The thematic apperception test is a projective psychological test used to analyze a person’s underlying motives, concerns, and world view, based on the stories made up about photographed people in ambiguous situations. Subjects are shown pictures and asked to tell a story based on what they believe is going on in each picture.
The subject is asked to provide as much detail as possible about the events that might be depicted in the picture, including:
- what is happening at that very moment;
- what has led up to the event depicted in the picture;
- what emotions are the characters feeling and what thoughts are they thinking;
- what the outcome of the story is.
The examiner records the stories given by subjects for later assessment and interpretation.
The thematic apperception test was developed by the American psychologists Henry A. Murray and Christiana D. Morgan in the 1930s (1). The reasoning behind the technique is that people tend to interpret ambiguous situations based on and in accordance with their own life experiences and motivations, either consciously or unconsciously. By asking people to tell a story about an ambiguous picture, it was hoped that a person’s psychological defenses could be lowered and sensitive information could be inferred from the information placed in the story created by the subject. For example, in an arson investigation, a suspect might be shown a picture of a man sitting on a bed looking out the window. If the subject was, in fact, the person who had set the fire, the story might be about a man who was feeling remorse for doing something bad, whereas an innocent suspect might make up a story about a man daydreaming about his upcoming vacation in Hawaii.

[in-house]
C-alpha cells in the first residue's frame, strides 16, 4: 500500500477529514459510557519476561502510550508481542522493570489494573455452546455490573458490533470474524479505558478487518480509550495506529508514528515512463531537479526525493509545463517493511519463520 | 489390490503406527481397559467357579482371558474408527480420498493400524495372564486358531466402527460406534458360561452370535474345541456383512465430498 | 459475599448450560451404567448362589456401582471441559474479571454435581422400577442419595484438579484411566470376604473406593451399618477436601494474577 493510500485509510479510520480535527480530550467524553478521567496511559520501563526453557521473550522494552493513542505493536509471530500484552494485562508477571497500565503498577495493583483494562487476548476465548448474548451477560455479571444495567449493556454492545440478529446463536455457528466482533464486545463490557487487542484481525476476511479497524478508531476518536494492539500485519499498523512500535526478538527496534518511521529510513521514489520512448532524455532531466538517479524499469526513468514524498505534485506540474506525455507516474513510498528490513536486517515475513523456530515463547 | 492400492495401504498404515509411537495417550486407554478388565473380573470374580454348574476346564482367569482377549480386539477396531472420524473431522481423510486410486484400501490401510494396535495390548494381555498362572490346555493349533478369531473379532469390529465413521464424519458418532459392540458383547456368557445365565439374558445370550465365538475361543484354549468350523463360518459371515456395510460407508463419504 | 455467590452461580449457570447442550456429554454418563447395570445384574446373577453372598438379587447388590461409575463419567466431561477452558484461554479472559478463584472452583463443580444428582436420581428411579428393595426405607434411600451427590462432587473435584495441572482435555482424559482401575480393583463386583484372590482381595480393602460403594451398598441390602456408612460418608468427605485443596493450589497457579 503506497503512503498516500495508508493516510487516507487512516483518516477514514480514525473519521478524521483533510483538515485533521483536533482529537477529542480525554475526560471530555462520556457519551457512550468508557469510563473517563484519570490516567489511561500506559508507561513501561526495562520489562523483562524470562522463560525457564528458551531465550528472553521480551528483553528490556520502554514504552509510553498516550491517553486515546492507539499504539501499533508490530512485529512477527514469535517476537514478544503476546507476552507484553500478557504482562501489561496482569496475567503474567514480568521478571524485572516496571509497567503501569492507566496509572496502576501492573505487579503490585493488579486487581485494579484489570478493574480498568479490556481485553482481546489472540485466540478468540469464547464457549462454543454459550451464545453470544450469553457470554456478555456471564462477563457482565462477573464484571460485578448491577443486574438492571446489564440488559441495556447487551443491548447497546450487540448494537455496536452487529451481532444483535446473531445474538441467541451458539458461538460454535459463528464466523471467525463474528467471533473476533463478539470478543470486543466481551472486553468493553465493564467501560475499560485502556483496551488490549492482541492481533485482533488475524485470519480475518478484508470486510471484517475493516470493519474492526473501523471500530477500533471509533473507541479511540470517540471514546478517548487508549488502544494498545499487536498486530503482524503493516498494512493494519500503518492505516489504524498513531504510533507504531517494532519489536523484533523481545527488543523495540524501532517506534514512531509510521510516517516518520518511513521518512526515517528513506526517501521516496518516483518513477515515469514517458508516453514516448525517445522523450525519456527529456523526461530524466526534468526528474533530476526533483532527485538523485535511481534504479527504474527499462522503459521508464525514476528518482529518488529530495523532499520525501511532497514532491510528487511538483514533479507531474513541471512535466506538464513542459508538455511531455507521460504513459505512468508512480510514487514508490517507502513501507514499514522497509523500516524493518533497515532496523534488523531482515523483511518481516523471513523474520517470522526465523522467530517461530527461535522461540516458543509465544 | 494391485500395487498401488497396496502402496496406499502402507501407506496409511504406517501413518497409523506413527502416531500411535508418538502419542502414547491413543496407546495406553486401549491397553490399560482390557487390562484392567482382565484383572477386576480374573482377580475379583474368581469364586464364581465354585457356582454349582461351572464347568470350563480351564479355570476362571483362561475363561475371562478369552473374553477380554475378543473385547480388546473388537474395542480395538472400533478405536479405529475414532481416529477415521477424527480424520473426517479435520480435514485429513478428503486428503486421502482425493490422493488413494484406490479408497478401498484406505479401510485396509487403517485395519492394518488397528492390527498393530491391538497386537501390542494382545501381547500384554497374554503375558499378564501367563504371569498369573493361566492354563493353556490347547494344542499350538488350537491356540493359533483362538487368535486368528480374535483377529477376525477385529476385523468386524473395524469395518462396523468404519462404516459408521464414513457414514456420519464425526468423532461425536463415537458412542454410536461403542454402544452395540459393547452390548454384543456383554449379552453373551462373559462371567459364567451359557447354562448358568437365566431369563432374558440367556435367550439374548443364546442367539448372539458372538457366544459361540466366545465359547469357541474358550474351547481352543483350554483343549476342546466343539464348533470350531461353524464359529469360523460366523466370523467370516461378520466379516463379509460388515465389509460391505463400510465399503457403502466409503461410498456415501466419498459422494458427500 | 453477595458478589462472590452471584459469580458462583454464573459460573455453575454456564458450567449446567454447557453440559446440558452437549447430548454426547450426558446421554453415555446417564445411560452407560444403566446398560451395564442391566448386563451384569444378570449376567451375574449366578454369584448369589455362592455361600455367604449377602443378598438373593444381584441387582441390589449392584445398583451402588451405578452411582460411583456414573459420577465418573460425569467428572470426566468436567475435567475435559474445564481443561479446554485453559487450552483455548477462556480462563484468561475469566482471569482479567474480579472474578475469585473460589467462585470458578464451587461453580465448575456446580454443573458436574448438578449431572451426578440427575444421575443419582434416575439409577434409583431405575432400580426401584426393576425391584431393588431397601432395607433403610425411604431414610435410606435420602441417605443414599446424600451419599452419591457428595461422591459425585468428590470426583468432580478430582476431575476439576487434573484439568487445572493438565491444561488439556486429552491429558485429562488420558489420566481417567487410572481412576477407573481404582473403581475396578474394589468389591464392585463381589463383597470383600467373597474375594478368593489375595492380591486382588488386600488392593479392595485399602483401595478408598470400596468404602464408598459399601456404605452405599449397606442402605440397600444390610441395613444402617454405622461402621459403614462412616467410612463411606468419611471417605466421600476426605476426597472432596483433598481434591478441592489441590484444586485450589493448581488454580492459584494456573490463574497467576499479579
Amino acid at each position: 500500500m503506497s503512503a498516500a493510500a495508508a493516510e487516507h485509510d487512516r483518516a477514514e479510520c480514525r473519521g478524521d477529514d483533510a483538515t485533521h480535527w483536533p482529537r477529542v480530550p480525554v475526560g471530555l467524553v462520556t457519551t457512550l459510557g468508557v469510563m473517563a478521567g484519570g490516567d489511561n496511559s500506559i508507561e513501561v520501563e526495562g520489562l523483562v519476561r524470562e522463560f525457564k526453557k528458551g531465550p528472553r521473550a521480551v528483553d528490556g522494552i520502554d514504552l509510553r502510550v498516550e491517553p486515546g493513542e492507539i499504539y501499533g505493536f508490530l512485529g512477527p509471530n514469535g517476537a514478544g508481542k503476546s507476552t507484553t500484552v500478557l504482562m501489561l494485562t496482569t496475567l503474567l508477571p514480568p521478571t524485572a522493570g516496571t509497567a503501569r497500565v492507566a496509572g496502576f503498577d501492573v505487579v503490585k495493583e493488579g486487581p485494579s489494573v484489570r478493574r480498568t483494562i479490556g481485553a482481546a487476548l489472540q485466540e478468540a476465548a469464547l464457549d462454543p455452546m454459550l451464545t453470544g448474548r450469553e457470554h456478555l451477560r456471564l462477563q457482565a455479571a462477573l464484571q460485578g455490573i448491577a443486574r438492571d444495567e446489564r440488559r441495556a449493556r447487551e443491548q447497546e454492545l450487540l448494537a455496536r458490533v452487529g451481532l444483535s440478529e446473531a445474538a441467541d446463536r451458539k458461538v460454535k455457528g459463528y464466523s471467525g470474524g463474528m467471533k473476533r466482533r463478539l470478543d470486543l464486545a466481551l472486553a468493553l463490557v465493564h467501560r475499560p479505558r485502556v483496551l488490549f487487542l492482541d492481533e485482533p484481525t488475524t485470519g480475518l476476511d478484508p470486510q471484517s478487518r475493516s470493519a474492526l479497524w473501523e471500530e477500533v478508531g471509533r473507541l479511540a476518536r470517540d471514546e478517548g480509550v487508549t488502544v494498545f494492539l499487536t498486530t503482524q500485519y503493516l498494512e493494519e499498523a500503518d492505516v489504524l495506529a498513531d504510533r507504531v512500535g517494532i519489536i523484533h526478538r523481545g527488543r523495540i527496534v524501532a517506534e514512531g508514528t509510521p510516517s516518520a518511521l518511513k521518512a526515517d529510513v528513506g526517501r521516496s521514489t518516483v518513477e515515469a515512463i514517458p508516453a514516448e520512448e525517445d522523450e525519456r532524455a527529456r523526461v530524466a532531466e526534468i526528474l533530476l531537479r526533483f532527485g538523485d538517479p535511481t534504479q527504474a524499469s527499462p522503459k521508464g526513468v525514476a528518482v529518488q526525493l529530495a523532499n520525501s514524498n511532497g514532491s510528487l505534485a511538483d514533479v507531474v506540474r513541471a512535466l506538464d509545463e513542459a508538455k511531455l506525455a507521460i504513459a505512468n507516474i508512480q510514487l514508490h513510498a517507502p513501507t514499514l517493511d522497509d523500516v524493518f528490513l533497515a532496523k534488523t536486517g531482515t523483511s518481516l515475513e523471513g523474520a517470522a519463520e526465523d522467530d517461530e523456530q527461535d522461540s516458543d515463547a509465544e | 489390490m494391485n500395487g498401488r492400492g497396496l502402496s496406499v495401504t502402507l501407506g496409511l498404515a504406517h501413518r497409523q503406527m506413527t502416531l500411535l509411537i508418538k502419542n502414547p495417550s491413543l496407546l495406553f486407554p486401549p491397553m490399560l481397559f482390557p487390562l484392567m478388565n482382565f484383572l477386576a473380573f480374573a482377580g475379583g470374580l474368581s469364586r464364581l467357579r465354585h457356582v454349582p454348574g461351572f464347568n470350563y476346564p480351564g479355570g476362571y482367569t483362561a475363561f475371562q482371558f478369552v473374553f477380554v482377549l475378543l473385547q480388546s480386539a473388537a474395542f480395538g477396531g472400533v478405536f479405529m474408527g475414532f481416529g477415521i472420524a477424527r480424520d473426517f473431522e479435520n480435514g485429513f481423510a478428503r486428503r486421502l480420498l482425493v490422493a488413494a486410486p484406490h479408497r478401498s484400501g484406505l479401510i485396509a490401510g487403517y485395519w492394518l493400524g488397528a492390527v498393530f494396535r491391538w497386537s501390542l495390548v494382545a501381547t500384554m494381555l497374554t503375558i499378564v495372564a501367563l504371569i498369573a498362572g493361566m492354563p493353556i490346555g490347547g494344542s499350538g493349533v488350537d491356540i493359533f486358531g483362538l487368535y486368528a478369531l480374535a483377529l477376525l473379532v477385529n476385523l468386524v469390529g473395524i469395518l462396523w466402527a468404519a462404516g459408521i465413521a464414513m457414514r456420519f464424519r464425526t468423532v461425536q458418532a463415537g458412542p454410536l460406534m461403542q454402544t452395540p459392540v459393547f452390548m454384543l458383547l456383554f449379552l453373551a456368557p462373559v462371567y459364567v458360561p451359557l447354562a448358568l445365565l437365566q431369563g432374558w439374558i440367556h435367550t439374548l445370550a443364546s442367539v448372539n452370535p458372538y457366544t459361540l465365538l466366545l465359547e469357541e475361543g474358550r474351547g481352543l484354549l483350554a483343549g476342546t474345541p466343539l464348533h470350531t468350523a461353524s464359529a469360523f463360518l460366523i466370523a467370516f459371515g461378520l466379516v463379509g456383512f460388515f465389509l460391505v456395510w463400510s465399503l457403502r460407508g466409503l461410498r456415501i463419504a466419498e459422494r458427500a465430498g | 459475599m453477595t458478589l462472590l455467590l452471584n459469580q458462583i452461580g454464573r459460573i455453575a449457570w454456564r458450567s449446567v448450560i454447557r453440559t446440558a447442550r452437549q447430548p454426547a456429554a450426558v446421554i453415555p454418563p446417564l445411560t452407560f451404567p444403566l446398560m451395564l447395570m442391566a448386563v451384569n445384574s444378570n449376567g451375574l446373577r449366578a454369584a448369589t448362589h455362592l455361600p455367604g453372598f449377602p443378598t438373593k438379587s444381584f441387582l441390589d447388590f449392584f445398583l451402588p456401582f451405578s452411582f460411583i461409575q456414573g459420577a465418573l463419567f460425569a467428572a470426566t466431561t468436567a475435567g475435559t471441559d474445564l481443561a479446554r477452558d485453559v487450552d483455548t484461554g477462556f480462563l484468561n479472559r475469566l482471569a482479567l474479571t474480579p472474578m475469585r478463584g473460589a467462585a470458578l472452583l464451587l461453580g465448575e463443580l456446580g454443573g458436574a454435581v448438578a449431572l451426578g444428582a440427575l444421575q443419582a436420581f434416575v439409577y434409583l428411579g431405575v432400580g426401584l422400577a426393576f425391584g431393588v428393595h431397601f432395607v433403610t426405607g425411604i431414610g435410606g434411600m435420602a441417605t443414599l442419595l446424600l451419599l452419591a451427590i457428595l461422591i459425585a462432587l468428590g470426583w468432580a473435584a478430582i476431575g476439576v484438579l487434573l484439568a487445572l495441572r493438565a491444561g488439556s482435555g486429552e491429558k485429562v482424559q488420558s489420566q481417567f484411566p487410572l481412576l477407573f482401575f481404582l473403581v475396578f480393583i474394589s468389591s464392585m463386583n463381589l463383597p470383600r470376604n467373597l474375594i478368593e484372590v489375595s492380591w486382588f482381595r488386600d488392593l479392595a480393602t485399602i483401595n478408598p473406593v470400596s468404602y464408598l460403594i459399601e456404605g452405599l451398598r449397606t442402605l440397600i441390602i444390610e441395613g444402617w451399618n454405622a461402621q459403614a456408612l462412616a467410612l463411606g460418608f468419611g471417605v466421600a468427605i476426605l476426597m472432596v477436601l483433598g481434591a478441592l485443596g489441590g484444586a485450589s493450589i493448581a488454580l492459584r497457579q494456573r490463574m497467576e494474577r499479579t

1. Morgan, W. (2002). “Origin and History of the Earliest Thematic Apperception test“. Journal of Personality Assessment 79 (3): 422–445.